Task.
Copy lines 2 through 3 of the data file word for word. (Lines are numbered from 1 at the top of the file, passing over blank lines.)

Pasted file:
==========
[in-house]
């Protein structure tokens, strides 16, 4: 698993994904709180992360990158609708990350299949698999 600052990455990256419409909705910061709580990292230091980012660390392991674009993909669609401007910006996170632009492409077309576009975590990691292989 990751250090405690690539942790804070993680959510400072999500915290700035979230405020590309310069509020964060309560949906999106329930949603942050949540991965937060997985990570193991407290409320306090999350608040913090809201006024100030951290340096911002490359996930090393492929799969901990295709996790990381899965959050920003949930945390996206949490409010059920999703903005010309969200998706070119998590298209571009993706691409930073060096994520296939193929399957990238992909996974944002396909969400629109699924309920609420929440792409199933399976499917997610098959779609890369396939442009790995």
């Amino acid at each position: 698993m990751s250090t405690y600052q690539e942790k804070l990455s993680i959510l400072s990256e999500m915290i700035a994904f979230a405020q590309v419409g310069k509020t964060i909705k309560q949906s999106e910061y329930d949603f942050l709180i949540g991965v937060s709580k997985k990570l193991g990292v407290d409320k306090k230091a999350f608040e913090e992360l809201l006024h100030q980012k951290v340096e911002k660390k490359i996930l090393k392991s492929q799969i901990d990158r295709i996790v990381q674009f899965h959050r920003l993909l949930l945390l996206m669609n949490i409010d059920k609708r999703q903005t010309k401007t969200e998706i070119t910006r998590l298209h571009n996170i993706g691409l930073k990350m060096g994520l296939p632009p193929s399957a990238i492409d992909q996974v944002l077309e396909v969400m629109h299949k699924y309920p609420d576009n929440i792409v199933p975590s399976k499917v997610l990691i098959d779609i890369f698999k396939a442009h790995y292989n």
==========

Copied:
């Protein structure tokens, strides 16, 4: 698993994904709180992360990158609708990350299949698999 600052990455990256419409909705910061709580990292230091980012660390392991674009993909669609401007910006996170632009492409077309576009975590990691292989 990751250090405690690539942790804070993680959510400072999500915290700035979230405020590309310069509020964060309560949906999106329930949603942050949540991965937060997985990570193991407290409320306090999350608040913090809201006024100030951290340096911002490359996930090393492929799969901990295709996790990381899965959050920003949930945390996206949490409010059920999703903005010309969200998706070119998590298209571009993706691409930073060096994520296939193929399957990238992909996974944002396909969400629109699924309920609420929440792409199933399976499917997610098959779609890369396939442009790995």
């Amino acid at each position: 698993m990751s250090t405690y600052q690539e942790k804070l990455s993680i959510l400072s990256e999500m915290i700035a994904f979230a405020q590309v419409g310069k509020t964060i909705k309560q949906s999106e910061y329930d949603f942050l709180i949540g991965v937060s709580k997985k990570l193991g990292v407290d409320k306090k230091a999350f608040e913090e992360l809201l006024h100030q980012k951290v340096e911002k660390k490359i996930l090393k392991s492929q799969i901990d990158r295709i996790v990381q674009f899965h959050r920003l993909l949930l945390l996206m669609n949490i409010d059920k609708r999703q903005t010309k401007t969200e998706i070119t910006r998590l298209h571009n996170i993706g691409l930073k990350m060096g994520l296939p632009p193929s399957a990238i492409d992909q996974v944002l077309e396909v969400m629109h299949k699924y309920p609420d576009n929440i792409v199933p975590s399976k499917v997610l990691i098959d779609i890369f698999k396939a442009h790995y292989n």